https://i2.wp.com/www.sciencebold.com/wp-content/uploads/2012/03/phosphrous.jpg?fit=660%2C392 392 660 admin http://www.sciencebold.com/wp-content/uploads/2016/07/Untitled-300x114.png admin2012-03-22 01:31:002016-07-27 11:59:29Discover of Phosphours
Phosphorus discovery history
Each of the 103 chemical elements has an interesting story. Elements have different colors. Some are metals, some are crystals, some are liquids and some are gases. Elements are obtained in many different ways, and elements have many interesting uses. Let us look closely at a few of them. We have learned that alchemists discovered several chemical elements, but we know about the actual discovery of only one of these elements. In 1669, a German alchemist, Hennig Brand, was trying to make gold from cheaper materials.
Because gold was considered to be the most perfect metal, alchemists called it a “noble” metal. Brand reasoned that nothing could be nobler than the human body and materials connected with it. So, perhaps, it would be possible to change something connected with the noble human body into the noble metal, gold. With this idea in mind, Brand mixed together some human urine and sand, and heated them in an oven.
We do not know why he chose sand, but it was not unusual for alchemists to heat together any odd combination of materials that came to mind. When taken from the cooled oven, Brand’s mixture glowed strongly in the dark. Brand had not, of course, made gold, but he had made a soft, whitish, waxy material. This material had been in a compound dissolved in the urine, although Brand did not know this. He named the glowing material phosphorus, which is Greek for the words “I bear light.” Phosphorus turned out to be an element — it could not be divided into simpler materials.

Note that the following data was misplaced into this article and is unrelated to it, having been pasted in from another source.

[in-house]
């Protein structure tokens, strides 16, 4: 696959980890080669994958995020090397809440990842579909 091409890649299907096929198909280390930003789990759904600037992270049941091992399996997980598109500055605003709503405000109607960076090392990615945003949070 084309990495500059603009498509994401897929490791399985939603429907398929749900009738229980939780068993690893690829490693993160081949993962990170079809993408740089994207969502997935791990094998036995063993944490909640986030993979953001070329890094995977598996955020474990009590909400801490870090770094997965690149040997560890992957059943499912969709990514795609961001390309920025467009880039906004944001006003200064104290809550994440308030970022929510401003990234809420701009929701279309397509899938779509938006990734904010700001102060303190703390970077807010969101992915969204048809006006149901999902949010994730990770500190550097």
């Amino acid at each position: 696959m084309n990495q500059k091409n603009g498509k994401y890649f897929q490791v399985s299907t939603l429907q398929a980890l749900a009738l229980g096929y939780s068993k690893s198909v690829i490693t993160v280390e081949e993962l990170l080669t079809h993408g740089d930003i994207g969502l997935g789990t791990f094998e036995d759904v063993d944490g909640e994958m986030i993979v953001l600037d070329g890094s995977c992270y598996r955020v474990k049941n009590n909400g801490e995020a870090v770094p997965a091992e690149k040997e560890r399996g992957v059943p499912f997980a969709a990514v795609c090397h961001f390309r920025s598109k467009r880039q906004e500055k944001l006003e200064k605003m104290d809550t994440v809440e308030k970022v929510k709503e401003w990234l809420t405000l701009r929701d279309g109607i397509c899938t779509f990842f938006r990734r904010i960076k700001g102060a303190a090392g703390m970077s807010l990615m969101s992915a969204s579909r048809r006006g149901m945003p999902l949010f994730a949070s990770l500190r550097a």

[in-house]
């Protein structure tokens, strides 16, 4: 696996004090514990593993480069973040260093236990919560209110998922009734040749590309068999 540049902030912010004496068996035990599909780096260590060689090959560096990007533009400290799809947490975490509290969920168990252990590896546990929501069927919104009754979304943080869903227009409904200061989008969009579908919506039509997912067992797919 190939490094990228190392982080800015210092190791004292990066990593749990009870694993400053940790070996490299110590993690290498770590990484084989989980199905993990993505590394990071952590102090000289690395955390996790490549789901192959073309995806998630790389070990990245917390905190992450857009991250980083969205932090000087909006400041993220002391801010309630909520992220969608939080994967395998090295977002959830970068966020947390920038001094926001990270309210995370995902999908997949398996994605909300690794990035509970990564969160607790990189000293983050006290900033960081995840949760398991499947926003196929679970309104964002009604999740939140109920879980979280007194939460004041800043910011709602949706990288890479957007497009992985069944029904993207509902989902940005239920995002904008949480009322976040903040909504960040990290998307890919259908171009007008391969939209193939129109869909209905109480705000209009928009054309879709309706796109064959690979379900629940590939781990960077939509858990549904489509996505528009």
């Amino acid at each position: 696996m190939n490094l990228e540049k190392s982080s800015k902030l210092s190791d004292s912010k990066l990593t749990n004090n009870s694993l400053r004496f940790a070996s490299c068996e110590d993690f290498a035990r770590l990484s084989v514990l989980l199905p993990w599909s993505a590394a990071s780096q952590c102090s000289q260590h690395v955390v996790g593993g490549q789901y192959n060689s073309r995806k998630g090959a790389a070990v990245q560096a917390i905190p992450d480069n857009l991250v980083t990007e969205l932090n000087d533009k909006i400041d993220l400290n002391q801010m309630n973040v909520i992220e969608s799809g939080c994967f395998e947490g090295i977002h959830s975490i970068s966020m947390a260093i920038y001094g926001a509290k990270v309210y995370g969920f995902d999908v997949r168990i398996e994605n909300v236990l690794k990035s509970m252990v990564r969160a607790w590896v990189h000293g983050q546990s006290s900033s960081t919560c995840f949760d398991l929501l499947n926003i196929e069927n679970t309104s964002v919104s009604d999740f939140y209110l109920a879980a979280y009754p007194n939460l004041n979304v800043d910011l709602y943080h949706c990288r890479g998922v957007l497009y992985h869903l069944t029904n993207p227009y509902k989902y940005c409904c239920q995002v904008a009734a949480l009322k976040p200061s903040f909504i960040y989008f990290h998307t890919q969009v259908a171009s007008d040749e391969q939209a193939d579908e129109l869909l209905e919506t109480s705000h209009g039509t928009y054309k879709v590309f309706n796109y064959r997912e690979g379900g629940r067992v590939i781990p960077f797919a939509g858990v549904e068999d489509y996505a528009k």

Discovery of matches
A century and a half after the discovery of this element, it was found that phosphorus mixed with other materials would catch fire when rubbed. This mixture was used to make tips for matches. Unfortunately, since phosphorus is very poisonous, many people who worked in match factories died from breathing the vapor of heated phosphorus. But fortunately, in 1845, another kind of phosphorus—red phosphorus—was discovered. It is not poisonous and eventually, all countries passed laws that At the left is an alchemist’s oven; right. Brand discovers phosphorus banned the use of white phosphorus in the manufacture of matches.